Satire And Irony, Much Like Doughnuts And Bribery

1569 Words Jan 28th, 2016 7 Pages
The use of satire and irony, much like doughnuts and bribery, tends to be a creative way of getting someone to see things from your viewpoint. Unfortunately, unlike doughnuts and bribery, satire and irony are often misinterpreted by the public in extraordinary ways. What was meant to be educational might be deemed ignorant, and what was meant to be a productive critique of race relations and the educational system might be deemed “the most grotesque example of racist trash ever written.”
While I’m not trying to call out one person in particular for misunderstanding my work (and certainly not a Mr. John H. Wallace), I would like to clarify my intentions in writing my most misunderstood piece of work, The Adventures of Huckleberry Finn. I
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What is my point? It is this: Huck, a boy who obviously has a great affection for Jim, is not able to express his love in the way he should be able to. As a direct result of attempts to “sivilize” him, Huck cannot see Jim as anything other than a n****r, someone inhuman and strange who he is not allowed to be close to. There is something inherently wrong there, and Huck himself realizes at different points that what he has been taught is wrong. He does this once when he empathizes with Peter Wilks’ nieces, who are crying over the sale of their n****rs (who they loved) and again when he makes a conscious decision to help Jim, even though he knows it goes against what he has been taught. Therefore, the racist terms that Huck uses – and note here that it is Huck using them, not me, because even at the time this was written, the “n-word” was already distasteful – don’t come from a place of prejudice. They come from a place of confusion about how to refer to someone with whom he shares a bond, even when society tells him that a bond like that should be impossible to form. So the simple response of offense here, while understandable, doesn’t lead to a proper conclusion. Trying to understand where this offense comes from and why it is necessary for Huck to use this word is more productive, and my intended result.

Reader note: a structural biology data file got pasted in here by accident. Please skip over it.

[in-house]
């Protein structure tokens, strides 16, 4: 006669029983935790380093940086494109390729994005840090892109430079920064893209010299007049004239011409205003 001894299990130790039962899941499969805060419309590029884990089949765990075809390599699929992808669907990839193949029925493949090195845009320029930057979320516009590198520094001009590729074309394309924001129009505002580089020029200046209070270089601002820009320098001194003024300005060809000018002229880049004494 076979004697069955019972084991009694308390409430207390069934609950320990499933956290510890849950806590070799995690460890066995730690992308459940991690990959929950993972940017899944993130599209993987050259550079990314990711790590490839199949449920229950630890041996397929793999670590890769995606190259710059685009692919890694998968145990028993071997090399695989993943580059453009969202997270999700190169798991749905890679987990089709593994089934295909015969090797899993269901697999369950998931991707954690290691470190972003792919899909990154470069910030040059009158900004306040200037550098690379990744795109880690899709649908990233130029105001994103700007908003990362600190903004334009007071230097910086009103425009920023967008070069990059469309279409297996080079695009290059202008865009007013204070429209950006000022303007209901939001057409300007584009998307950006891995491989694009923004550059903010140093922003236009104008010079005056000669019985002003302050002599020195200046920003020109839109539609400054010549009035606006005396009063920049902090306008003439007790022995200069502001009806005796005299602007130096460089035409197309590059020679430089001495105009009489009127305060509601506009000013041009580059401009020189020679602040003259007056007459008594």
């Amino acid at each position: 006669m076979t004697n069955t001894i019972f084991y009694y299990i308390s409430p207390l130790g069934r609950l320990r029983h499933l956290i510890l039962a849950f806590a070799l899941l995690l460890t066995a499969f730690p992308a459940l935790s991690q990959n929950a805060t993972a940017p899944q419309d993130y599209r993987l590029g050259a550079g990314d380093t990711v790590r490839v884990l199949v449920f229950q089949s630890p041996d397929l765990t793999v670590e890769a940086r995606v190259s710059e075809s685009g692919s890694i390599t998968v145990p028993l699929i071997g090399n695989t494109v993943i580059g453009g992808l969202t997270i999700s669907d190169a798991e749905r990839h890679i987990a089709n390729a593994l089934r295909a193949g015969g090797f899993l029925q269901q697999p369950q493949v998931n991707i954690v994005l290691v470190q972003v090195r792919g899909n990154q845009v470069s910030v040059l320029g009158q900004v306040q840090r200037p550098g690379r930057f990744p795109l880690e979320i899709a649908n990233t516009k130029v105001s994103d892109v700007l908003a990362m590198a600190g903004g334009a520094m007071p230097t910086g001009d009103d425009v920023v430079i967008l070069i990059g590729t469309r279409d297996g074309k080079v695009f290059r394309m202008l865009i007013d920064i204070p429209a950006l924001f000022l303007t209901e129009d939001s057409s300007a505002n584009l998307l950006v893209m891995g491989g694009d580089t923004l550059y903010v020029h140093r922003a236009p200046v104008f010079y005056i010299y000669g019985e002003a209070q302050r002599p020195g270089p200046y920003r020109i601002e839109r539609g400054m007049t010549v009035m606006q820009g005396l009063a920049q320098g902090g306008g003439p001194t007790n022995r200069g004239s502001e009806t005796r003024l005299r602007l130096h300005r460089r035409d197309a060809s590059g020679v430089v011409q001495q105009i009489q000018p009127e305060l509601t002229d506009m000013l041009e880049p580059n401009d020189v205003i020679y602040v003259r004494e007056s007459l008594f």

Jim’s character and personality
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